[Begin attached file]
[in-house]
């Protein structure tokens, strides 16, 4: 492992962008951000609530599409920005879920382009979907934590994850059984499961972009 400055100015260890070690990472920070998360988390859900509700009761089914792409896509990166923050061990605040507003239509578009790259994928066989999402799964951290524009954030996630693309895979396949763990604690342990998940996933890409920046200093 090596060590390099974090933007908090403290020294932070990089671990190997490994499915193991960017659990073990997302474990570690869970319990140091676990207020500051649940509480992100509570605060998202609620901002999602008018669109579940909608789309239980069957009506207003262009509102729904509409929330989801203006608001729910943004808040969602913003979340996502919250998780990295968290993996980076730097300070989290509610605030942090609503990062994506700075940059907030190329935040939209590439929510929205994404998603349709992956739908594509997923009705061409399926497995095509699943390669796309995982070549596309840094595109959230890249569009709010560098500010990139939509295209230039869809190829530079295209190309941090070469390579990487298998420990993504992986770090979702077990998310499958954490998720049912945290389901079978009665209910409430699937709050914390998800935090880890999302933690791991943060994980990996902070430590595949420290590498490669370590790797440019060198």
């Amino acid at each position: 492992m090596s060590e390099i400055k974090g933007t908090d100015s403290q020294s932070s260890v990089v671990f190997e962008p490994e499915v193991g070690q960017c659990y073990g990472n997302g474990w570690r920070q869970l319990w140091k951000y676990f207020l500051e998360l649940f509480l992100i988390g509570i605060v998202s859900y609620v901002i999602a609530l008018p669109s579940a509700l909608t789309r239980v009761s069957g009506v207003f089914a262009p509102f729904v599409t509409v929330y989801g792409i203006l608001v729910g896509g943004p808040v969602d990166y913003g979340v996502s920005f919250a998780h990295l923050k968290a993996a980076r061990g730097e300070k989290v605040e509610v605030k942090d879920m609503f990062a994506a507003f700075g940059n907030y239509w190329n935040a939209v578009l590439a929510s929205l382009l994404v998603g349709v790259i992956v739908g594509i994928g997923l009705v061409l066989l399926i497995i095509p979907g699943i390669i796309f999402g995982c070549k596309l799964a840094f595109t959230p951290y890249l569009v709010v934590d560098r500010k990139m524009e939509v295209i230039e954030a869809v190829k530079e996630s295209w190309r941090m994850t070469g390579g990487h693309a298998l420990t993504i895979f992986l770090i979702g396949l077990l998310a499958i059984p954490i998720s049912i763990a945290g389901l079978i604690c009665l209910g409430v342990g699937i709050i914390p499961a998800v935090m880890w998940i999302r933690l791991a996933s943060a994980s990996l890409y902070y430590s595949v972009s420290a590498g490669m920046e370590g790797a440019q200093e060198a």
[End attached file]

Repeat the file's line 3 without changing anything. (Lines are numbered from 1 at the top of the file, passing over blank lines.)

């Amino acid at each position: 492992m090596s060590e390099i400055k974090g933007t908090d100015s403290q020294s932070s260890v990089v671990f190997e962008p490994e499915v193991g070690q960017c659990y073990g990472n997302g474990w570690r920070q869970l319990w140091k951000y676990f207020l500051e998360l649940f509480l992100i988390g509570i605060v998202s859900y609620v901002i999602a609530l008018p669109s579940a509700l909608t789309r239980v009761s069957g009506v207003f089914a262009p509102f729904v599409t509409v929330y989801g792409i203006l608001v729910g896509g943004p808040v969602d990166y913003g979340v996502s920005f919250a998780h990295l923050k968290a993996a980076r061990g730097e300070k989290v605040e509610v605030k942090d879920m609503f990062a994506a507003f700075g940059n907030y239509w190329n935040a939209v578009l590439a929510s929205l382009l994404v998603g349709v790259i992956v739908g594509i994928g997923l009705v061409l066989l399926i497995i095509p979907g699943i390669i796309f999402g995982c070549k596309l799964a840094f595109t959230p951290y890249l569009v709010v934590d560098r500010k990139m524009e939509v295209i230039e954030a869809v190829k530079e996630s295209w190309r941090m994850t070469g390579g990487h693309a298998l420990t993504i895979f992986l770090i979702g396949l077990l998310a499958i059984p954490i998720s049912i763990a945290g389901l079978i604690c009665l209910g409430v342990g699937i709050i914390p499961a998800v935090m880890w998940i999302r933690l791991a996933s943060a994980s990996l890409y902070y430590s595949v972009s420290a590498g490669m920046e370590g790797a440019q200093e060198a």